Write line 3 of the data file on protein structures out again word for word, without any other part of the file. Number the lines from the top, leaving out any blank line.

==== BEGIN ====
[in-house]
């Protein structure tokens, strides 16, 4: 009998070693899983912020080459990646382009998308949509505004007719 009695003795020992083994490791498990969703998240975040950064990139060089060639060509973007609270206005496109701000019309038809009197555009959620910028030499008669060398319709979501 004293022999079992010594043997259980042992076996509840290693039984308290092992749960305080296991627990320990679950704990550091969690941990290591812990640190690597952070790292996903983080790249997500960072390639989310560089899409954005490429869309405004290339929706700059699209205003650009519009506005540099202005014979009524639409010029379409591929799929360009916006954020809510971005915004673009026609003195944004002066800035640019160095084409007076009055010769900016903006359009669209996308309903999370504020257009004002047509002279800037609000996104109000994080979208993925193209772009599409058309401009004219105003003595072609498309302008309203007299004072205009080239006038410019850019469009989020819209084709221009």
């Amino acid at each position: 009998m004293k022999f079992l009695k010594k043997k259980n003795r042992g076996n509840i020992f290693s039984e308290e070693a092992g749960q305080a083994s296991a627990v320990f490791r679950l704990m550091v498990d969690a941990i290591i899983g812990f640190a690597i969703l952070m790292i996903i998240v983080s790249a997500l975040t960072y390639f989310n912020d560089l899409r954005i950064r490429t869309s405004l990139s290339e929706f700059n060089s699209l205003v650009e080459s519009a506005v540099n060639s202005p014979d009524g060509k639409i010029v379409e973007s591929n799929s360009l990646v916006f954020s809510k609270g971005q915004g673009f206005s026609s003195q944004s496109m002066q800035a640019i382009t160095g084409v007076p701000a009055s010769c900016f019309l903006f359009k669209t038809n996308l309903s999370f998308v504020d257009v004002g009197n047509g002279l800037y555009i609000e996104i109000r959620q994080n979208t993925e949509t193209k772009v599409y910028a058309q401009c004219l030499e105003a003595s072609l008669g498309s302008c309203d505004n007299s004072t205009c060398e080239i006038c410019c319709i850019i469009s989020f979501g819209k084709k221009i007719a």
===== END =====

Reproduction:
């Amino acid at each position: 009998m004293k022999f079992l009695k010594k043997k259980n003795r042992g076996n509840i020992f290693s039984e308290e070693a092992g749960q305080a083994s296991a627990v320990f490791r679950l704990m550091v498990d969690a941990i290591i899983g812990f640190a690597i969703l952070m790292i996903i998240v983080s790249a997500l975040t960072y390639f989310n912020d560089l899409r954005i950064r490429t869309s405004l990139s290339e929706f700059n060089s699209l205003v650009e080459s519009a506005v540099n060639s202005p014979d009524g060509k639409i010029v379409e973007s591929n799929s360009l990646v916006f954020s809510k609270g971005q915004g673009f206005s026609s003195q944004s496109m002066q800035a640019i382009t160095g084409v007076p701000a009055s010769c900016f019309l903006f359009k669209t038809n996308l309903s999370f998308v504020d257009v004002g009197n047509g002279l800037y555009i609000e996104i109000r959620q994080n979208t993925e949509t193209k772009v599409y910028a058309q401009c004219l030499e105003a003595s072609l008669g498309s302008c309203d505004n007299s004072t205009c060398e080239i006038c410019c319709i850019i469009s989020f979501g819209k084709k221009i007719a």